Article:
Sunday, 4 November 2018

And still they know nothing


Yvette Cooper on Ridge on Sunday sees fit to share her wisdom with us. Says Cooper "I think being ins a customs union is really important. Personally I think it should be a front stop not just a backstop because I think this is good for Yorkshire manufacturing. It's about manufacturing jobs and trade".

Really? Assuming there is an FTA following Article 50 talks, tariffs are eliminated and we can expect at least a 50% Rules of Origin threshold. Applying this may lead to manufacturers sourcing more internally. More sophisticated manufacturers will find ways to mitigate others will either pay a negligible tariff.

Most of this will be handled electronically and there is already commercial software available to assist with the calculation. Provided we can come to a sensible agreement on customs cooperation there is no reason why business is entitled to a customs union nor does it solve anything that makes it worth giving up a major component of our trade policy. In most respects the major headache is the red tape, but international exporters will be familiar with this process anyway.

To date there has been no serious analysis of who would be affected but we can safely assume it's a minority of companies and the tariffs are largely absorbed by currency fluctuations anyway. The real headache, as regular readers know is certifying goods for sale which is of varying complexity depending on the sector. This, though, is absolutely nothing to do with the customs union and outside of the single market it is those checks that will ultimately have the more significant cost implications for manufactures.

Put simply Cooper has no idea what a customs union would actually solve. She is bluffing. She is not alone in not knowing what she is talking about. This is a common misconception in the Westminster bubble which is impervious to external inputs and even the executive has not grasped the issues which is presumably why we are drifting toward a customs union. Should we agree to a customs union we will have seriously hobbled our independent trade policy while doing next to nothing to eliminate customs formalities at the border.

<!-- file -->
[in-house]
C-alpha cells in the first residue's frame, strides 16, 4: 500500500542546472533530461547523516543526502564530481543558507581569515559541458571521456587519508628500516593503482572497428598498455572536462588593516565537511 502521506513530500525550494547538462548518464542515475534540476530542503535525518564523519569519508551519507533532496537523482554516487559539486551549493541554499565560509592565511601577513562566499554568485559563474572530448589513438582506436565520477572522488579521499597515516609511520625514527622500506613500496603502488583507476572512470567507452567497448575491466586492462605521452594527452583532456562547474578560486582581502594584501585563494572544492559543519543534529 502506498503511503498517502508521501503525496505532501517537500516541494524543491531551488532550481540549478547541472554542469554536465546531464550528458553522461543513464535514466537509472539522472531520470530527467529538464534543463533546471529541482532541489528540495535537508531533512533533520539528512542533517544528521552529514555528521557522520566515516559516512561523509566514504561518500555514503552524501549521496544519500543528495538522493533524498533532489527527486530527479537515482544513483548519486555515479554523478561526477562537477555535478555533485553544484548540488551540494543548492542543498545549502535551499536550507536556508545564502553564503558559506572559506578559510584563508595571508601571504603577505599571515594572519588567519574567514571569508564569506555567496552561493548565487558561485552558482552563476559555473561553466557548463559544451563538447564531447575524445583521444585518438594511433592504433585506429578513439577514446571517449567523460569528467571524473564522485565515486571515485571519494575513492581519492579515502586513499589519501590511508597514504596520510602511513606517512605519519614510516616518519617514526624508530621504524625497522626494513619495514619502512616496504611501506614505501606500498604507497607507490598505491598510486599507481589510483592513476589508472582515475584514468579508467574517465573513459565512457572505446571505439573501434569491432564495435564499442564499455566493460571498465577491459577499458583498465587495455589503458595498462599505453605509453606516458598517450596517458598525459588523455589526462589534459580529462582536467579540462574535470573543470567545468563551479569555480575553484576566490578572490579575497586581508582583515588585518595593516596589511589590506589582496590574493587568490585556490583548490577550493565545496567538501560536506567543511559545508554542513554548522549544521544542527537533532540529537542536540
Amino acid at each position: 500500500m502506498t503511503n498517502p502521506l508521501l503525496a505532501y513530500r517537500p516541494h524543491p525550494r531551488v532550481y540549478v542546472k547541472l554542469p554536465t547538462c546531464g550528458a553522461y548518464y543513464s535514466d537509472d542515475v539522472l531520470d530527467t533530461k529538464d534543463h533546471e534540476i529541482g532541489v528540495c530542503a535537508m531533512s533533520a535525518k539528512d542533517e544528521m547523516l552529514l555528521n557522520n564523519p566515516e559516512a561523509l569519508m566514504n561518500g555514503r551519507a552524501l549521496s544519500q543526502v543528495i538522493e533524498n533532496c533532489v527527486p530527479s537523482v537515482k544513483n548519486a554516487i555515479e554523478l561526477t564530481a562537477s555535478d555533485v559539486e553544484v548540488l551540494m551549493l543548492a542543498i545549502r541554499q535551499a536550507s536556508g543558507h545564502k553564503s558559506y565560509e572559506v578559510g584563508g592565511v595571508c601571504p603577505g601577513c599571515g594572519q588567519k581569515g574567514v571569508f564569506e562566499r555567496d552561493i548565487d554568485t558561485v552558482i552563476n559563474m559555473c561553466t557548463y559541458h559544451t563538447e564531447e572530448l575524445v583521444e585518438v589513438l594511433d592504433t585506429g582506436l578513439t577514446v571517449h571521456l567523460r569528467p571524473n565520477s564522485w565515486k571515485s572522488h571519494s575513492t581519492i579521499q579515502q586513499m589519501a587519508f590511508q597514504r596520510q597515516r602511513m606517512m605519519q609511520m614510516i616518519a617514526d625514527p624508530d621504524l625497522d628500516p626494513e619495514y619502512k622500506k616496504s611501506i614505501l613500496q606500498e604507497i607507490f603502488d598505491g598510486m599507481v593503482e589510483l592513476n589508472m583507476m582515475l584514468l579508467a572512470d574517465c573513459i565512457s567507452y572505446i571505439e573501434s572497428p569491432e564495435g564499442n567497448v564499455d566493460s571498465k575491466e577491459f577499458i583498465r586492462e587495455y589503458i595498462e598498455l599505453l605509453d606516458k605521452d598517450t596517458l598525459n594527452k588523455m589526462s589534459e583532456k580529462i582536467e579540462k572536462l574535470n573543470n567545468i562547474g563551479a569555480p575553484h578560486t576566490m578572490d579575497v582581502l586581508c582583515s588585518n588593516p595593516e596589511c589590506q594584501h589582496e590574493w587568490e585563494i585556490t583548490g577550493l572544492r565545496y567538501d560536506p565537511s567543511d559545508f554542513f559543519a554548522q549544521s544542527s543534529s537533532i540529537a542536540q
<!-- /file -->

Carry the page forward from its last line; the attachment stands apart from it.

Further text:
Cooper then goes on to complain that this still seems to be about the withdrawal agreement and the temporary arrangements but not about the long term plan. She has evidently failed to grasp the function and sequencing of Article 50 talks. Certainly it would help to have a better idea of what we are roughly aiming at but if it isn't the EEA then it is only going to be an FTA with rudimentary alignment on standards and regulations.

Being that Sophie Ridge is a vacuous know-nothing blonde, hired largely because she is telegenic, she is not remotely equipped to challenge Cooper on her profound issue illiteracy meaning that viewers are none the wiser and, as is usual, any TV Brexit debate is time-wasting chatter from deep within the bubble. It's not just the women letting the side down though. Were we to flip channels we would see bickering between the equally moronic Brendan O'Neill and Owen Jones who, for all the difference it makes, are essentially the same person.

The only function TV Brexit debate serves is to remind us how utterly clueless our media is, still massively behind the curve, and incapable of interrogating similarly vacuous politicians who at this point should know substantially more than they do. Not only have they failed to acquire any knowledge collectively they have no idea where to even look for it.

There was a time when I opposed Theresa May's notion that no deal is better than a bad deal, assuming there wasn't a worse deal than no deal, but May seems to be going out of her way to prove me wrong. Were we to end up in a customs union we would still be subject to most of the third country controls (a point made repeatedly by Barnier), but not actually in control of a major part of trade policy when the vote in 2016 was very much about deciding who and what comes into the country and on what terms.

A competent opposition should by now be running rings around the Tories at this point, but in the end they will share with the media much of the blame for our predicament. They have failed in their basic obligation to get to grips with the issues and by their own indolence have allowed the Tories to make a massive pigs ear of it. Had we a functioning opposition and even a halfway informed media, there would be an obvious alternative on the table. Instead it falls to the wreckers like Nick Boles who has now demolished the EEA option for the foreseeable future.

At the beginning of this process, my working assumption was that May would eventually be boxed in by reality, with a majority remain House of Commons able to push her into the Efta option. I did not anticipate the fragmentation and deep state of decay. What we've seen instead is guesswork and infighting based on half understood notions completely ignoring expert testimony on committee and elsewhere. With the media in a similar state of dysfunction it has been allowed to drift into the danger zone. If we do go over the cliff then it will be their collective responsibility.

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